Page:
None of us cry,  but we don't shout her name either. If she's here she probably can't hear us. We are looking for things we think she was wearing when she disappeared. A grey t shirt. A gold engagement ring. A red cellphone. And there's a grey t shirt tangled in the hanging roots of a tree. I take a photo of it, but it looks as if it washed into the roots during a storm. And I hope it's been there for longer than five days. Then my brother says, "What color was her cellphone?" And we all turn. There in the wet sand, he's probing at a red cellphone. We call my sister. She thinks it had some kind of lanyard or fob hanging off it, like a kid would have. That's how Kate was, nothing left unpersonalized. But it's not the right kind of cellphone. We photograph its location, then my brother picks it up to bring to the police station after we're done.

My son finds an abandoned camp site, with clothes and burn marks, but there's moss growing on the clothes. She's only been missing for a few days. He heads back down to the creek bed, but I step a little deeper into the woods, and find a trail. Ahead, there are branches hanging down and dying weeds that prove no one's walked this way in months, so I turn and hike back a ways toward the road and bridge, just in case. There's nothing. My family has moved down toward the river.

It feels odd to be alone in this abandoned place. I try calling out to the others and only my son responds-- by texting me to ask if I had said something.  He and my brother and niece are at the river already. The historian has found some more bootprints, pointed them out, and then headed back. I never even heard him pass, from a few feet up the bank. When we meet at the cars, we plot out the next place to look, walking along the overgrown stretches, making sure there are no new breaks in the brush that would indicate someone might have been tossed back there recently. Then we drive back to clean up, because there's a vigil at a local church for her later tonight. And after that, we turn on the local news, and we're on every channel.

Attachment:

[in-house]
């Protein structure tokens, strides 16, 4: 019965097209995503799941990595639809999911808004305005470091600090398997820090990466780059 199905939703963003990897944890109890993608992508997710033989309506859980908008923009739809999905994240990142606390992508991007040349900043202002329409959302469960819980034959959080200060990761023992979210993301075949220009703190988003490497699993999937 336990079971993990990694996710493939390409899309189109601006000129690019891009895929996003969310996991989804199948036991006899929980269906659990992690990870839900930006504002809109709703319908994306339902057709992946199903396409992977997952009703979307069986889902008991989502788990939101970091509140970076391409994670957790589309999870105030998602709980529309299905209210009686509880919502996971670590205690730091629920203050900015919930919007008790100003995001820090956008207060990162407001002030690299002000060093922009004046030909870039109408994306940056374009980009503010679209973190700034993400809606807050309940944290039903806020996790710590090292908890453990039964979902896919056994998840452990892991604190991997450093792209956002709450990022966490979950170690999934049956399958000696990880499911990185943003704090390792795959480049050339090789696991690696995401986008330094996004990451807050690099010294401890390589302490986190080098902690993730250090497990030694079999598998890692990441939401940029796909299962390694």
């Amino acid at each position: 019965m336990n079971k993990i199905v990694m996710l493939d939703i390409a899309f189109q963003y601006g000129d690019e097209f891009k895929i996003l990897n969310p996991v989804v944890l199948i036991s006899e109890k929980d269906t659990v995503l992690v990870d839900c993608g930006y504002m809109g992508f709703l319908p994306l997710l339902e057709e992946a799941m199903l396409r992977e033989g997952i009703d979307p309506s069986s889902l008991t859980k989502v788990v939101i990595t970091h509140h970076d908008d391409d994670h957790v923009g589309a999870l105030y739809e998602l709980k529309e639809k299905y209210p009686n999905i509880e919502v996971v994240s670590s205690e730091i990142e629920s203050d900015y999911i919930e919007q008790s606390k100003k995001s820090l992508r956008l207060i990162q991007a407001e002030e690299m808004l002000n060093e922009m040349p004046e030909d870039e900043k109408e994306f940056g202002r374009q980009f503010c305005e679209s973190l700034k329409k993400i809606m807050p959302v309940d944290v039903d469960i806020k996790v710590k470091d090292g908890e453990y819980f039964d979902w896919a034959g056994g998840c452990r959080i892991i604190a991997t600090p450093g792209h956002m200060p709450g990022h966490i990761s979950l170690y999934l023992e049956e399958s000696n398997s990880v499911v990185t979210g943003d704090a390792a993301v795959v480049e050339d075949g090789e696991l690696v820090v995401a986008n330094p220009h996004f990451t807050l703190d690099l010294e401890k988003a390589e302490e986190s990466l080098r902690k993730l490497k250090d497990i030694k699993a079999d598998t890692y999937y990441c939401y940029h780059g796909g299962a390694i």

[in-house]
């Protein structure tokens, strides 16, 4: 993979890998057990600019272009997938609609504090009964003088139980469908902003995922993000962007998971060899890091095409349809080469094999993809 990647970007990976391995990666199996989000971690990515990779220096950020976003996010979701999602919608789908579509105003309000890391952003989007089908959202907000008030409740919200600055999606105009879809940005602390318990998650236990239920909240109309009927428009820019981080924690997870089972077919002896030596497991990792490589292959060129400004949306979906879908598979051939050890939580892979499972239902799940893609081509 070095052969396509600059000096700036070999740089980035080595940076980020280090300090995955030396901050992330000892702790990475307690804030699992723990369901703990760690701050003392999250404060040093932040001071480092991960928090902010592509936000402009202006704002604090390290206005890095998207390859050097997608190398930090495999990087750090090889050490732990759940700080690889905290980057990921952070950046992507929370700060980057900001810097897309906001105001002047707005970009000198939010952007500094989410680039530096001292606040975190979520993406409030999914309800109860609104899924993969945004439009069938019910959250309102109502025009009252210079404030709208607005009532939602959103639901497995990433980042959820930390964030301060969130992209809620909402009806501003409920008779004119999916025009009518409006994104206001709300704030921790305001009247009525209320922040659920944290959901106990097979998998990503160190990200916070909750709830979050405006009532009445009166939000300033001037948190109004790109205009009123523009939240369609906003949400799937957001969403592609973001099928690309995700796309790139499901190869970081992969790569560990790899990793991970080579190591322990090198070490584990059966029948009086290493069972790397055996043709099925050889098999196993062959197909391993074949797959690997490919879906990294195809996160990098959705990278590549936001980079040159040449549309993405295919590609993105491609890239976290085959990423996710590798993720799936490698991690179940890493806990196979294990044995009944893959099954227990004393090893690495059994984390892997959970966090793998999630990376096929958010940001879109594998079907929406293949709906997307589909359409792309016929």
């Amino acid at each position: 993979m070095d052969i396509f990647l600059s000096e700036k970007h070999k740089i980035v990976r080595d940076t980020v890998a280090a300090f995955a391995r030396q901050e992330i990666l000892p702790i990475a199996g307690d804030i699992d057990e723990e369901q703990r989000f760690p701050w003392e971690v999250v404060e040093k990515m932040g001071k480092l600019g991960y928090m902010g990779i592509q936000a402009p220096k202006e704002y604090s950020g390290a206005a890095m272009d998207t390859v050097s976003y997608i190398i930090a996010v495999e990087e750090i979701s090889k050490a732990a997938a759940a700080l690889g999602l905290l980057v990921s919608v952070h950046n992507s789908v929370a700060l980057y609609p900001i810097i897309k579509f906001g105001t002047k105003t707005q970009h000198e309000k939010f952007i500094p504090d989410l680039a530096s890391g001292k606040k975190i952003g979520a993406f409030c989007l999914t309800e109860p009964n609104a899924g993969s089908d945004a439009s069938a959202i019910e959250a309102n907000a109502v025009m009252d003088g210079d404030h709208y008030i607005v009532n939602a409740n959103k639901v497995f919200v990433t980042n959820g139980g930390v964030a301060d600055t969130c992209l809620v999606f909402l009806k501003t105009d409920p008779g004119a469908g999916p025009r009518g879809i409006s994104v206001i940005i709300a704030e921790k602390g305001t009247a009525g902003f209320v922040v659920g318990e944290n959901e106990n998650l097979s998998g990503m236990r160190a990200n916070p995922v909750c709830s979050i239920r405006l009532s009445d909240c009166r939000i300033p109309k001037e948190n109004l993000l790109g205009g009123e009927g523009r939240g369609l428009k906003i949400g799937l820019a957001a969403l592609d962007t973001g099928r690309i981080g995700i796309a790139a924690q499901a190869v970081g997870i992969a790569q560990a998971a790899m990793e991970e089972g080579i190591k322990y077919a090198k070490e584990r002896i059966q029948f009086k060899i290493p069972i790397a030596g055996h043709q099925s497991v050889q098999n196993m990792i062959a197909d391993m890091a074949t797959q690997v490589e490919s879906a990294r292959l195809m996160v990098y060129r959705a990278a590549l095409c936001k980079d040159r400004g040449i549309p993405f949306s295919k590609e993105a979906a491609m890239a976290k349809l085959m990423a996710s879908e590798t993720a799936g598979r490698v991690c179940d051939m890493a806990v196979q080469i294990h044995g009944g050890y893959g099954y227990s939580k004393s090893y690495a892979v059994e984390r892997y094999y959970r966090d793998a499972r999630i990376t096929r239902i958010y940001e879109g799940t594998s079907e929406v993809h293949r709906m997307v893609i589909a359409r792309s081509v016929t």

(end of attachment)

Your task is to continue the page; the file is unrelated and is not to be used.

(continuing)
Monday, July 25, 2011


Alex takes me home with him afterward sometimes and we sit around talking about the other models, about other clients of his, art directors we hate, shop talk really. He's got a good eye, the problem is that for him the camera sees things the way he does, so when he doesn't have a good AD or doesn't like the subject, you can tell by looking at the shot. He finally started bringing his own stylist, taught her photography, really took her under his wing, the daughter of his friends, and it was a couple of years before he admitted to me he'd fucked her, too. But that was later, when we drove up to see her at her new school, Bennington, at the beginning of the fall semester when the students were roaming the campus looking for apples high in the trees, carrying long poles with wide-mouthed cans nailed to the top. You would see them clustered here or there at a trunk,  like one many-legged insect, its long proboscis probing the branches. And she, her fingers were black with pigment. She'd been painting a lot which was good, but what of, and the sheer amount of black alarmed me. Counting backwards as I watch them talk I realize that she had to have been 13 when she started with him and this is sort of when I stop wanting to be friends.

But that hasn't happened yet, right now we're at one end of his nearly empty loft, and he's trying to tell me something about a trip and photos in the woods and...

I can't find the fucking fawn
he snaps as he's tearing through his drawer of slides and he sounds more upset than if there were an actual fawn trapped in the cabinet somewhere. 

Tuesday, July 19, 2011

What my camera saw.

There are more, but that's enough for now. Like so much in life.

Monday, July 11, 2011

Rocky Mountain High

I finally figured out that "Rocky Mountain high" is altitude sickness. Everyone staggers around like drunks once you get to about 12000 ft. It's hilarious. You can tell who the most devout Muslims and Mormons are because they don't have a clue how to look sober up here.

About 12500 ft up and a few miles into the park is the Alpine Visitors' Center. While I was there enjoying the view, an Irish family beelined to me to ask me to take their photo. They've been from NYC to Montana to Utah and now the top o' the Rockies with us, and about 30 elk and 3 marmots. Just so happens I was in Dublin this very time last year. More, I had just given the cafeteria cashier an Irish 20c piece I happened to have in my pocket.